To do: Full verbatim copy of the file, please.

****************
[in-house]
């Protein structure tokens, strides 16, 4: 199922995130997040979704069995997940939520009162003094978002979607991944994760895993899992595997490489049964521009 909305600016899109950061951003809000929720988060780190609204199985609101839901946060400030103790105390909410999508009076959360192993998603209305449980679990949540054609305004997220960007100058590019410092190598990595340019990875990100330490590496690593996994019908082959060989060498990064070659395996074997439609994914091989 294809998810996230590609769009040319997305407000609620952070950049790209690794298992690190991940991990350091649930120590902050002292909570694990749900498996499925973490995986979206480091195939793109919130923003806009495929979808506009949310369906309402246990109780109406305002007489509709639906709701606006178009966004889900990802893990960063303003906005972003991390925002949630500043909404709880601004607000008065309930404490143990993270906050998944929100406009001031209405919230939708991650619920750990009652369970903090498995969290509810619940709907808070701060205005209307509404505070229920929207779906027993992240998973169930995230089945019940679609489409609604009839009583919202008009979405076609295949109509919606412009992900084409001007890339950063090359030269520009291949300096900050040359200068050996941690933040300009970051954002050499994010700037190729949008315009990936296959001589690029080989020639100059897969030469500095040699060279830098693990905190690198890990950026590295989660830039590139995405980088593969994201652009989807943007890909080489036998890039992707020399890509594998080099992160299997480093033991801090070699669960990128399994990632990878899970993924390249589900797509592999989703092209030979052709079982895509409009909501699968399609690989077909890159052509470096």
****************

[in-house]
């Protein structure tokens, strides 16, 4: 199922995130997040979704069995997940939520009162003094978002979607991944994760895993899992595997490489049964521009 909305600016899109950061951003809000929720988060780190609204199985609101839901946060400030103790105390909410999508009076959360192993998603209305449980679990949540054609305004997220960007100058590019410092190598990595340019990875990100330490590496690593996994019908082959060989060498990064070659395996074997439609994914091989 294809998810996230590609769009040319997305407000609620952070950049790209690794298992690190991940991990350091649930120590902050002292909570694990749900498996499925973490995986979206480091195939793109919130923003806009495929979808506009949310369906309402246990109780109406305002007489509709639906709701606006178009966004889900990802893990960063303003906005972003991390925002949630500043909404709880601004607000008065309930404490143990993270906050998944929100406009001031209405919230939708991650619920750990009652369970903090498995969290509810619940709907808070701060205005209307509404505070229920929207779906027993992240998973169930995230089945019940679609489409609604009839009583919202008009979405076609295949109509919606412009992900084409001007890339950063090359030269520009291949300096900050040359200068050996941690933040300009970051954002050499994010700037190729949008315009990936296959001589690029080989020639100059897969030469500095040699060279830098693990905190690198890990950026590295989660830039590139995405980088593969994201652009989807943007890909080489036998890039992707020399890509594998080099992160299997480093033991801090070699669960990128399994990632990878899970993924390249589900797509592999989703092209030979052709079982895509409009909501699968399609690989077909890159052509470096």